Imagine conducting surveillance on someone, following them to the airport, keeping an eye on them as they board an international flight, and eight hours later, re-establishing surveillance from the airport in the UK before following the subject to three different countries — all over the course of 10 days.
Vancouver private investigator Sean Côté lived through this during one high profile client assignment, a surveillance case he dubs a “career file.” Although it sounds like the script of a Hollywood movie (with several near misses included), he assures us that “a lot of circumstances and details had to line up” to make this assignment a success.
Côté has been developing his skills as a private investigator in BC’s niche industry for almost a quarter of a century, so you can imagine our excitement when he spoke candidly about his experiences, the fortitude and tenacity it takes to become a PI, and the obstacles one often faces on the job.
One of the first prerequisites for a private investigator? “Being interested in people, why or what makes people tick, and intrigue of people watching,” he says.
After considering a career in policing, Côté was determined to become a private investigator in Vancouver and start his own PI firm. In 1998, he got his first interview for a PI position. Back then, and even still today, he says it’s hard to get your first job in the industry.
The stakes are high for PI companies and even more so for their clients. Hiring new or aspiring investigators can be a big risk, especially without any specialized training, he explains. It takes a lot to get hired, noting how his first interview for a private investigator job included a subtle test to see just how observant he was.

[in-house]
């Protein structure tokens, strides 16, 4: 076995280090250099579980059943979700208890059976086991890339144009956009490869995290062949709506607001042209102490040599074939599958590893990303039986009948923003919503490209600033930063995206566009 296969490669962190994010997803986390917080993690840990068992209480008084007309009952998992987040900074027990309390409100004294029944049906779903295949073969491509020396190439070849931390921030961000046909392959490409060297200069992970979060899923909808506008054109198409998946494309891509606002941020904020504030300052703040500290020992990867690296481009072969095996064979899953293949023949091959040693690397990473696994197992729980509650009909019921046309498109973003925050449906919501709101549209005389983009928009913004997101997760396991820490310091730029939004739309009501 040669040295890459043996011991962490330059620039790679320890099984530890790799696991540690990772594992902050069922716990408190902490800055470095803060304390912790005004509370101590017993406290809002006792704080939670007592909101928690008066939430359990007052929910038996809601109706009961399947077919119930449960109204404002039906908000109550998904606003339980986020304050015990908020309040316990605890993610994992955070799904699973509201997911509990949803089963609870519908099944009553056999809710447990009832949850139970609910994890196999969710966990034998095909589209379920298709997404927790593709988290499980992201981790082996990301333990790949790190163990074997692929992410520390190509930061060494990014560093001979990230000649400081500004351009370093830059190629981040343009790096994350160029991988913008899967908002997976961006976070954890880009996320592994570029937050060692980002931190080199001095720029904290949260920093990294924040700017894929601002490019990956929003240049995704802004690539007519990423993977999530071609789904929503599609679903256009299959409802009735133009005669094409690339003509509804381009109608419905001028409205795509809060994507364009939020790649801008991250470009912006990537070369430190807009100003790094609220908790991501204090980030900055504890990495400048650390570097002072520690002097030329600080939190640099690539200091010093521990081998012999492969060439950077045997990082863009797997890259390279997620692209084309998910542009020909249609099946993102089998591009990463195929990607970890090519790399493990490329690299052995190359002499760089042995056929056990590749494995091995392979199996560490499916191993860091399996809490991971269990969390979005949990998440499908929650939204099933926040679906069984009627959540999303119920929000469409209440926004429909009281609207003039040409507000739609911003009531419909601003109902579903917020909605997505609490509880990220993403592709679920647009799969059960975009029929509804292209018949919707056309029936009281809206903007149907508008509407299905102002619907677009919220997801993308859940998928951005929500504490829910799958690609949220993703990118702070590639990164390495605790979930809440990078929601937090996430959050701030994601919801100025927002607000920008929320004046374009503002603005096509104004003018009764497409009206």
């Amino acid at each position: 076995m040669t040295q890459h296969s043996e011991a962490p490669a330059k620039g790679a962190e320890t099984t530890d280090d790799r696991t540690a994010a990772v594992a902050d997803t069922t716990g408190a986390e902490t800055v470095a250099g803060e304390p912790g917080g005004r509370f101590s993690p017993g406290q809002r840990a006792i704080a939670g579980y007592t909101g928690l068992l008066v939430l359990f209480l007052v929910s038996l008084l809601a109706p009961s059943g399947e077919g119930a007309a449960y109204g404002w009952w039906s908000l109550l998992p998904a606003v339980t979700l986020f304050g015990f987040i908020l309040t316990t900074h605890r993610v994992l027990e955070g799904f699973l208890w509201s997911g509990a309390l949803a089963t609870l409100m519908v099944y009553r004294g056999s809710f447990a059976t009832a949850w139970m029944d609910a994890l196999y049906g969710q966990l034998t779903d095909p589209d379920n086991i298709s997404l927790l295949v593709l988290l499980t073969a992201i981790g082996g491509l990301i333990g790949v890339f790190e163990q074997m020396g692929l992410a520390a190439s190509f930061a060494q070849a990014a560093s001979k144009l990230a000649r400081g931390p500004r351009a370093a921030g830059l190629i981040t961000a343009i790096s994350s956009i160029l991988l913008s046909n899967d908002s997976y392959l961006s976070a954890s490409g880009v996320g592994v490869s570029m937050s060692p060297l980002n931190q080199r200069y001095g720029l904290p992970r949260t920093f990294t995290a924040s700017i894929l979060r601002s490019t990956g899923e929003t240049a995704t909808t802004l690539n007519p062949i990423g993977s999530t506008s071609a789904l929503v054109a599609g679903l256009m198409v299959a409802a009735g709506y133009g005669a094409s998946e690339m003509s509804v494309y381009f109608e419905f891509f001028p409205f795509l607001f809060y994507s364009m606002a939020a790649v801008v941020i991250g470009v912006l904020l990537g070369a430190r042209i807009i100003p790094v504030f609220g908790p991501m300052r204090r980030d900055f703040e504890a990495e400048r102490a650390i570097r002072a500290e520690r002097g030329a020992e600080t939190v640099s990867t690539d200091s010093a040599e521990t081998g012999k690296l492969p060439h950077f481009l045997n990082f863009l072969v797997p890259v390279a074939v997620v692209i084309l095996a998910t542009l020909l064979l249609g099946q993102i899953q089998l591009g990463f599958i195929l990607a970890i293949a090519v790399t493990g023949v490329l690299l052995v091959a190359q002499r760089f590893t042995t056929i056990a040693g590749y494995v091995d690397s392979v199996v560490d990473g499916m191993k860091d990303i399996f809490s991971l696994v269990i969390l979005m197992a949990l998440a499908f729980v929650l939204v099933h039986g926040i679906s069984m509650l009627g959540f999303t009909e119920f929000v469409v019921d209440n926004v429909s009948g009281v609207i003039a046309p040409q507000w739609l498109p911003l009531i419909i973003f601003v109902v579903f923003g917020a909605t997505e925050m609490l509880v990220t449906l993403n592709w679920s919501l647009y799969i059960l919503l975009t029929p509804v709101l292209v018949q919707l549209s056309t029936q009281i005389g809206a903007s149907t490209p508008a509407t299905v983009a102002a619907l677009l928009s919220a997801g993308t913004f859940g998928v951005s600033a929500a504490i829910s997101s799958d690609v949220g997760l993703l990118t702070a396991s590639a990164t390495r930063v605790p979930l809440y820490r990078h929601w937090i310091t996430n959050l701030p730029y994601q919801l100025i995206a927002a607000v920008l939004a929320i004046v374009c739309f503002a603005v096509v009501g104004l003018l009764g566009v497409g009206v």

“Somebody quickly entered the interview room and went up to the bookshelf and removed an item. And I could see them all trying to get me to look at this person,” he says. Later in the interview, he was asked about what he observed, to which he was able to give a full description of the individual — without ever diverting his attention away from the interview panel.
Since then, Côté went on to build, buy, and sell companies in the private investigation space before his latest ventures. Today, he’s the President and CEO of New Data Risk Solutions & Investigations Inc. and the CEO of private investigator training firm Novel Data Investigative Learning Inc., while continuing his work as a private investigator. “As a multi-faceted investigator, you’re going to be balancing the needs of the file,” he says.
For Côté, no two workdays are the exact same. For example, he could be working on a surveillance file one day and background checks or cyber investigations the next. In a typical surveillance case, he could be up at 4 am, ready to start work any time from 5:30 am. In this instance, he says, you want to be part of the landscape, a “proverbial fly on the wall.”
Oftentimes, private investigators doing surveillance work may be a single operative. This involves being solitary, taking notes and video, and staying in your vehicle unless there’s a need to exit and maintain surveillance on foot. Côté says 12- or 14-hour days aren’t uncommon, with time off to recover and do reporting at the end of a case.